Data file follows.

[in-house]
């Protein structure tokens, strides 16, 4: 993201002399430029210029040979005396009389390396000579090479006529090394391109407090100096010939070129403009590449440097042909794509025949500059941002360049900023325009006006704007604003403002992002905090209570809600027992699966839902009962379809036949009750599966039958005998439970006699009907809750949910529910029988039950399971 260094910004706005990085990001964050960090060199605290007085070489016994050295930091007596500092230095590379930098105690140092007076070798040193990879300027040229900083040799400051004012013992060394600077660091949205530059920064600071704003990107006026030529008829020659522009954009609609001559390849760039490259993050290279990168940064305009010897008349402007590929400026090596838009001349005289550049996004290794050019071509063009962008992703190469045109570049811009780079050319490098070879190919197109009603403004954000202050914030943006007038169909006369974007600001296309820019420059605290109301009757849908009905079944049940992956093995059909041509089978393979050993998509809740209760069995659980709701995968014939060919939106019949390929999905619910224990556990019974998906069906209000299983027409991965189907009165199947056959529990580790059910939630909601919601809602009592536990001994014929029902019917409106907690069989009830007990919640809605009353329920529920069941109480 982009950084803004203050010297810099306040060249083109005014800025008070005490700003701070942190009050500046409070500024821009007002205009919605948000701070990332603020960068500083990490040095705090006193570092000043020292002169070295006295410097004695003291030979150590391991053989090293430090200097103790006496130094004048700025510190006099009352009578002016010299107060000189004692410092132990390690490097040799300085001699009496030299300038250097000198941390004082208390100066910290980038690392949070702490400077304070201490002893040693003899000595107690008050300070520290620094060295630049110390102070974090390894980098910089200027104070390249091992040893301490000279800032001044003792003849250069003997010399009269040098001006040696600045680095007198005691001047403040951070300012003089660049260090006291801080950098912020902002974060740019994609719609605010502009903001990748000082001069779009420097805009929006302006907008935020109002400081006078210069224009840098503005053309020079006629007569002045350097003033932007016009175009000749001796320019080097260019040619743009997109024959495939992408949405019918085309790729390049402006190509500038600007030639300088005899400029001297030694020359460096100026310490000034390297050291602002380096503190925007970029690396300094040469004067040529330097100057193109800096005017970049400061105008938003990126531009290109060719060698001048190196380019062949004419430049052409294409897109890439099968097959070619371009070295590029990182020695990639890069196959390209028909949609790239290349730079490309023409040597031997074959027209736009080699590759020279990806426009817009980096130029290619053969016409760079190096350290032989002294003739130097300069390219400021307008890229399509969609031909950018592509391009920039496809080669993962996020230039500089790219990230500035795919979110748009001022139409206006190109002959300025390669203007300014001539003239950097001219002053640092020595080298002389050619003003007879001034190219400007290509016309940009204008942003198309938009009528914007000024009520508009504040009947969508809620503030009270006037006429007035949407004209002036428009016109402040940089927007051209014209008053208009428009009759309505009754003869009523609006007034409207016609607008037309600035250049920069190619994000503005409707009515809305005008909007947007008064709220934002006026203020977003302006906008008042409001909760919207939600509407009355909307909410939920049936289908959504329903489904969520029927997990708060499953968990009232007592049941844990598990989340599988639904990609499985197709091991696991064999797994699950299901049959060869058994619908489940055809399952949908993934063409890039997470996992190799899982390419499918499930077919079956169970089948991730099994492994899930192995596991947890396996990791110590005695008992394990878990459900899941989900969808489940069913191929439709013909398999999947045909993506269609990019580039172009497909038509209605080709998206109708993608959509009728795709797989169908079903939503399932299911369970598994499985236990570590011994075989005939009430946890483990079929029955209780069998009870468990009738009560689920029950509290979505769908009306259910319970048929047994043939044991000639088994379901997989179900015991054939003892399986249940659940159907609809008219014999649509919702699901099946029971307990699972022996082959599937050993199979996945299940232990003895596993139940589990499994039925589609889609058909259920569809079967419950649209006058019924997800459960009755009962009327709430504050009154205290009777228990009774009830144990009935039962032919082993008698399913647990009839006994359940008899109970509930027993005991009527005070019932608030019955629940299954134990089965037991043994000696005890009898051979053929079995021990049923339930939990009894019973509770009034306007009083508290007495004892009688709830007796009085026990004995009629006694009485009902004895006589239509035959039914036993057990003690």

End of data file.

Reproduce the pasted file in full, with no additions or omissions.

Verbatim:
[in-house]
């Protein structure tokens, strides 16, 4: 993201002399430029210029040979005396009389390396000579090479006529090394391109407090100096010939070129403009590449440097042909794509025949500059941002360049900023325009006006704007604003403002992002905090209570809600027992699966839902009962379809036949009750599966039958005998439970006699009907809750949910529910029988039950399971 260094910004706005990085990001964050960090060199605290007085070489016994050295930091007596500092230095590379930098105690140092007076070798040193990879300027040229900083040799400051004012013992060394600077660091949205530059920064600071704003990107006026030529008829020659522009954009609609001559390849760039490259993050290279990168940064305009010897008349402007590929400026090596838009001349005289550049996004290794050019071509063009962008992703190469045109570049811009780079050319490098070879190919197109009603403004954000202050914030943006007038169909006369974007600001296309820019420059605290109301009757849908009905079944049940992956093995059909041509089978393979050993998509809740209760069995659980709701995968014939060919939106019949390929999905619910224990556990019974998906069906209000299983027409991965189907009165199947056959529990580790059910939630909601919601809602009592536990001994014929029902019917409106907690069989009830007990919640809605009353329920529920069941109480 982009950084803004203050010297810099306040060249083109005014800025008070005490700003701070942190009050500046409070500024821009007002205009919605948000701070990332603020960068500083990490040095705090006193570092000043020292002169070295006295410097004695003291030979150590391991053989090293430090200097103790006496130094004048700025510190006099009352009578002016010299107060000189004692410092132990390690490097040799300085001699009496030299300038250097000198941390004082208390100066910290980038690392949070702490400077304070201490002893040693003899000595107690008050300070520290620094060295630049110390102070974090390894980098910089200027104070390249091992040893301490000279800032001044003792003849250069003997010399009269040098001006040696600045680095007198005691001047403040951070300012003089660049260090006291801080950098912020902002974060740019994609719609605010502009903001990748000082001069779009420097805009929006302006907008935020109002400081006078210069224009840098503005053309020079006629007569002045350097003033932007016009175009000749001796320019080097260019040619743009997109024959495939992408949405019918085309790729390049402006190509500038600007030639300088005899400029001297030694020359460096100026310490000034390297050291602002380096503190925007970029690396300094040469004067040529330097100057193109800096005017970049400061105008938003990126531009290109060719060698001048190196380019062949004419430049052409294409897109890439099968097959070619371009070295590029990182020695990639890069196959390209028909949609790239290349730079490309023409040597031997074959027209736009080699590759020279990806426009817009980096130029290619053969016409760079190096350290032989002294003739130097300069390219400021307008890229399509969609031909950018592509391009920039496809080669993962996020230039500089790219990230500035795919979110748009001022139409206006190109002959300025390669203007300014001539003239950097001219002053640092020595080298002389050619003003007879001034190219400007290509016309940009204008942003198309938009009528914007000024009520508009504040009947969508809620503030009270006037006429007035949407004209002036428009016109402040940089927007051209014209008053208009428009009759309505009754003869009523609006007034409207016609607008037309600035250049920069190619994000503005409707009515809305005008909007947007008064709220934002006026203020977003302006906008008042409001909760919207939600509407009355909307909410939920049936289908959504329903489904969520029927997990708060499953968990009232007592049941844990598990989340599988639904990609499985197709091991696991064999797994699950299901049959060869058994619908489940055809399952949908993934063409890039997470996992190799899982390419499918499930077919079956169970089948991730099994492994899930192995596991947890396996990791110590005695008992394990878990459900899941989900969808489940069913191929439709013909398999999947045909993506269609990019580039172009497909038509209605080709998206109708993608959509009728795709797989169908079903939503399932299911369970598994499985236990570590011994075989005939009430946890483990079929029955209780069998009870468990009738009560689920029950509290979505769908009306259910319970048929047994043939044991000639088994379901997989179900015991054939003892399986249940659940159907609809008219014999649509919702699901099946029971307990699972022996082959599937050993199979996945299940232990003895596993139940589990499994039925589609889609058909259920569809079967419950649209006058019924997800459960009755009962009327709430504050009154205290009777228990009774009830144990009935039962032919082993008698399913647990009839006994359940008899109970509930027993005991009527005070019932608030019955629940299954134990089965037991043994000696005890009898051979053929079995021990049923339930939990009894019973509770009034306007009083508290007495004892009688709830007796009085026990004995009629006694009485009902004895006589239509035959039914036993057990003690």